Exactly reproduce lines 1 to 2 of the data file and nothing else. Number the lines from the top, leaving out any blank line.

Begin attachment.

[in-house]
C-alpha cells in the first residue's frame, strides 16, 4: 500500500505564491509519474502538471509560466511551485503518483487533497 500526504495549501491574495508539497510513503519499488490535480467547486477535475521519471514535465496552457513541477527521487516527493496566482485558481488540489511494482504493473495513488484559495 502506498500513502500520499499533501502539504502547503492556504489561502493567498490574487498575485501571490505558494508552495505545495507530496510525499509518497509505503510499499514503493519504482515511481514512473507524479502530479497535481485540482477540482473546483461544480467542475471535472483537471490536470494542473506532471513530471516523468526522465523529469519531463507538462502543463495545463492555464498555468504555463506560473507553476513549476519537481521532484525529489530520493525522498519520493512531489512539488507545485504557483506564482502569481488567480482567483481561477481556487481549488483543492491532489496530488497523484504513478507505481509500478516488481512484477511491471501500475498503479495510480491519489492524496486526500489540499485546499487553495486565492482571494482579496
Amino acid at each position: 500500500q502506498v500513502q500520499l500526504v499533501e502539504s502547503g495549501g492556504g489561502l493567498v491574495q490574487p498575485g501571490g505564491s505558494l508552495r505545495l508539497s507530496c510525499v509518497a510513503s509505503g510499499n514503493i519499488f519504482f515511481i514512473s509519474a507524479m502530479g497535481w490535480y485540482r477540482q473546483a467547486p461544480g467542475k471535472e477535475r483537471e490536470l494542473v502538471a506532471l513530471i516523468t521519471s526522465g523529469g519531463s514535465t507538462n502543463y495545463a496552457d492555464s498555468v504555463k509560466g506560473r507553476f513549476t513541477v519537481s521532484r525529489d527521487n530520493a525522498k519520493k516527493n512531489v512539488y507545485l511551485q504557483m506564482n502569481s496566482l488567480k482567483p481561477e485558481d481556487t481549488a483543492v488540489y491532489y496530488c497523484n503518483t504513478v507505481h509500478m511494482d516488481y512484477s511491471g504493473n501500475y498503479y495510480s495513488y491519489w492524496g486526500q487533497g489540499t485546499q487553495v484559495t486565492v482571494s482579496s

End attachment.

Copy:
[in-house]
C-alpha cells in the first residue's frame, strides 16, 4: 500500500505564491509519474502538471509560466511551485503518483487533497 500526504495549501491574495508539497510513503519499488490535480467547486477535475521519471514535465496552457513541477527521487516527493496566482485558481488540489511494482504493473495513488484559495 502506498500513502500520499499533501502539504502547503492556504489561502493567498490574487498575485501571490505558494508552495505545495507530496510525499509518497509505503510499499514503493519504482515511481514512473507524479502530479497535481485540482477540482473546483461544480467542475471535472483537471490536470494542473506532471513530471516523468526522465523529469519531463507538462502543463495545463492555464498555468504555463506560473507553476513549476519537481521532484525529489530520493525522498519520493512531489512539488507545485504557483506564482502569481488567480482567483481561477481556487481549488483543492491532489496530488497523484504513478507505481509500478516488481512484477511491471501500475498503479495510480491519489492524496486526500489540499485546499487553495486565492482571494482579496